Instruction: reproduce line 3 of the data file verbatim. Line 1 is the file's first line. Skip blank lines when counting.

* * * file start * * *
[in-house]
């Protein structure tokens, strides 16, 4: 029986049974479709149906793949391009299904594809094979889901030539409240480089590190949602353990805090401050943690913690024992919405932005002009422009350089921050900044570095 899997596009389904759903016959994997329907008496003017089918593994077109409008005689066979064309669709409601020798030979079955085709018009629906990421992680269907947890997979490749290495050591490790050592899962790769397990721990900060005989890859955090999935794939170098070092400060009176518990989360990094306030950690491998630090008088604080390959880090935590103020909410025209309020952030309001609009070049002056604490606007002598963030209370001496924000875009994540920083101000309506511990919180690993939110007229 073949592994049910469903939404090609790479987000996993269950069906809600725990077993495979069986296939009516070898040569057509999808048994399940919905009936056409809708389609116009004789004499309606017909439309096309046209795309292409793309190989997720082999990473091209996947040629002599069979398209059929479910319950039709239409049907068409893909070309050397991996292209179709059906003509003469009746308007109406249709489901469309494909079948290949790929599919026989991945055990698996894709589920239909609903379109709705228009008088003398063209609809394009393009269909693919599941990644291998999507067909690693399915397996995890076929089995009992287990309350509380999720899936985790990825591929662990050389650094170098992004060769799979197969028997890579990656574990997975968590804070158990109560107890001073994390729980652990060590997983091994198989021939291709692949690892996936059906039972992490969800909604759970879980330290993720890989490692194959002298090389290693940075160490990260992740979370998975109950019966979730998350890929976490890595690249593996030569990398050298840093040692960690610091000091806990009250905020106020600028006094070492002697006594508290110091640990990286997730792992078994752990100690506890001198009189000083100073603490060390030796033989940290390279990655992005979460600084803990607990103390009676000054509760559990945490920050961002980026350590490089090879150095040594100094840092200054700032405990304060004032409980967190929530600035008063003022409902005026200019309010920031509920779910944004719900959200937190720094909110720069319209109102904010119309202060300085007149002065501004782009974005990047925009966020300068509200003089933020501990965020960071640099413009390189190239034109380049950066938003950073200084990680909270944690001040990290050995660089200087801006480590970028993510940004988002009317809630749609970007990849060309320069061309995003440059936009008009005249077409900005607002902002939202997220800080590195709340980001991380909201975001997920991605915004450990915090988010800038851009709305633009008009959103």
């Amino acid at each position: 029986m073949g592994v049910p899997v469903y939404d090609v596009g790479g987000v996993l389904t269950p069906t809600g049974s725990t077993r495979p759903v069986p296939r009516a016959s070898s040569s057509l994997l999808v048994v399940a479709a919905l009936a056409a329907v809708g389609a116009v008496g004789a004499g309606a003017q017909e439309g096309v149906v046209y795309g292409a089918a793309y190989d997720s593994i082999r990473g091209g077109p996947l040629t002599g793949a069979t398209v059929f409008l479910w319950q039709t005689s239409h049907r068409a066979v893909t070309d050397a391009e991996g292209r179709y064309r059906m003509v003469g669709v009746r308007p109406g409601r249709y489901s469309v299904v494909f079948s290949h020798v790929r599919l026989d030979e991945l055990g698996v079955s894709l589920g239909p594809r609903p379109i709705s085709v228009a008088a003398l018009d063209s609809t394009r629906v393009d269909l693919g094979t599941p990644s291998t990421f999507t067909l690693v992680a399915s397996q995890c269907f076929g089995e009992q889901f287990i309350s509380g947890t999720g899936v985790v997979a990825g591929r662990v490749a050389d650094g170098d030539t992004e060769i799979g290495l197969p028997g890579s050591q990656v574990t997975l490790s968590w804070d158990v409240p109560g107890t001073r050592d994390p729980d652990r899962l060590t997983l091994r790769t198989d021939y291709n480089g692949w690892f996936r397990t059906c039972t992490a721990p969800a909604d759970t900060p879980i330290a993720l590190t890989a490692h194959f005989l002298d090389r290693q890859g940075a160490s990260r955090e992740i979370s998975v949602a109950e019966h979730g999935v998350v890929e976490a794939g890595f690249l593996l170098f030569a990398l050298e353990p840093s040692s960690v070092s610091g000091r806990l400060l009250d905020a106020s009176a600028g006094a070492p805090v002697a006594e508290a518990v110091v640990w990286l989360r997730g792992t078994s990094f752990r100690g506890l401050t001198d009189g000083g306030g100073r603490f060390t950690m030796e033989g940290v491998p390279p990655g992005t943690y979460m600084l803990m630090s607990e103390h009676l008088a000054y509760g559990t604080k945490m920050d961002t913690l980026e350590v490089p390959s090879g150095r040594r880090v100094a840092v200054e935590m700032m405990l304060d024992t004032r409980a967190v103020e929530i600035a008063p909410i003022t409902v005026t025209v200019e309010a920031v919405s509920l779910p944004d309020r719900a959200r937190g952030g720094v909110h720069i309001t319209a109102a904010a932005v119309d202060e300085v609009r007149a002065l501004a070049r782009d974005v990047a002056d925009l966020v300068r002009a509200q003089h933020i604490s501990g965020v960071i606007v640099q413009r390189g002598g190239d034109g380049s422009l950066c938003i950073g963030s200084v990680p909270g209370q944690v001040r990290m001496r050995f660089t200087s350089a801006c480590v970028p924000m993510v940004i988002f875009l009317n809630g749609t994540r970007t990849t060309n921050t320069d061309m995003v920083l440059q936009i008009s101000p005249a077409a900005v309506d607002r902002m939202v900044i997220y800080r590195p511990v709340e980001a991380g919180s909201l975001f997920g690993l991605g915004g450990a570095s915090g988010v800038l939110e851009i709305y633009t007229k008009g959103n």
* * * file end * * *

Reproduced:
């Amino acid at each position: 029986m073949g592994v049910p899997v469903y939404d090609v596009g790479g987000v996993l389904t269950p069906t809600g049974s725990t077993r495979p759903v069986p296939r009516a016959s070898s040569s057509l994997l999808v048994v399940a479709a919905l009936a056409a329907v809708g389609a116009v008496g004789a004499g309606a003017q017909e439309g096309v149906v046209y795309g292409a089918a793309y190989d997720s593994i082999r990473g091209g077109p996947l040629t002599g793949a069979t398209v059929f409008l479910w319950q039709t005689s239409h049907r068409a066979v893909t070309d050397a391009e991996g292209r179709y064309r059906m003509v003469g669709v009746r308007p109406g409601r249709y489901s469309v299904v494909f079948s290949h020798v790929r599919l026989d030979e991945l055990g698996v079955s894709l589920g239909p594809r609903p379109i709705s085709v228009a008088a003398l018009d063209s609809t394009r629906v393009d269909l693919g094979t599941p990644s291998t990421f999507t067909l690693v992680a399915s397996q995890c269907f076929g089995e009992q889901f287990i309350s509380g947890t999720g899936v985790v997979a990825g591929r662990v490749a050389d650094g170098d030539t992004e060769i799979g290495l197969p028997g890579s050591q990656v574990t997975l490790s968590w804070d158990v409240p109560g107890t001073r050592d994390p729980d652990r899962l060590t997983l091994r790769t198989d021939y291709n480089g692949w690892f996936r397990t059906c039972t992490a721990p969800a909604d759970t900060p879980i330290a993720l590190t890989a490692h194959f005989l002298d090389r290693q890859g940075a160490s990260r955090e992740i979370s998975v949602a109950e019966h979730g999935v998350v890929e976490a794939g890595f690249l593996l170098f030569a990398l050298e353990p840093s040692s960690v070092s610091g000091r806990l400060l009250d905020a106020s009176a600028g006094a070492p805090v002697a006594e508290a518990v110091v640990w990286l989360r997730g792992t078994s990094f752990r100690g506890l401050t001198d009189g000083g306030g100073r603490f060390t950690m030796e033989g940290v491998p390279p990655g992005t943690y979460m600084l803990m630090s607990e103390h009676l008088a000054y509760g559990t604080k945490m920050d961002t913690l980026e350590v490089p390959s090879g150095r040594r880090v100094a840092v200054e935590m700032m405990l304060d024992t004032r409980a967190v103020e929530i600035a008063p909410i003022t409902v005026t025209v200019e309010a920031v919405s509920l779910p944004d309020r719900a959200r937190g952030g720094v909110h720069i309001t319209a109102a904010a932005v119309d202060e300085v609009r007149a002065l501004a070049r782009d974005v990047a002056d925009l966020v300068r002009a509200q003089h933020i604490s501990g965020v960071i606007v640099q413009r390189g002598g190239d034109g380049s422009l950066c938003i950073g963030s200084v990680p909270g209370q944690v001040r990290m001496r050995f660089t200087s350089a801006c480590v970028p924000m993510v940004i988002f875009l009317n809630g749609t994540r970007t990849t060309n921050t320069d061309m995003v920083l440059q936009i008009s101000p005249a077409a900005v309506d607002r902002m939202v900044i997220y800080r590195p511990v709340e980001a991380g919180s909201l975001f997920g690993l991605g915004g450990a570095s915090g988010v800038l939110e851009i709305y633009t007229k008009g959103n």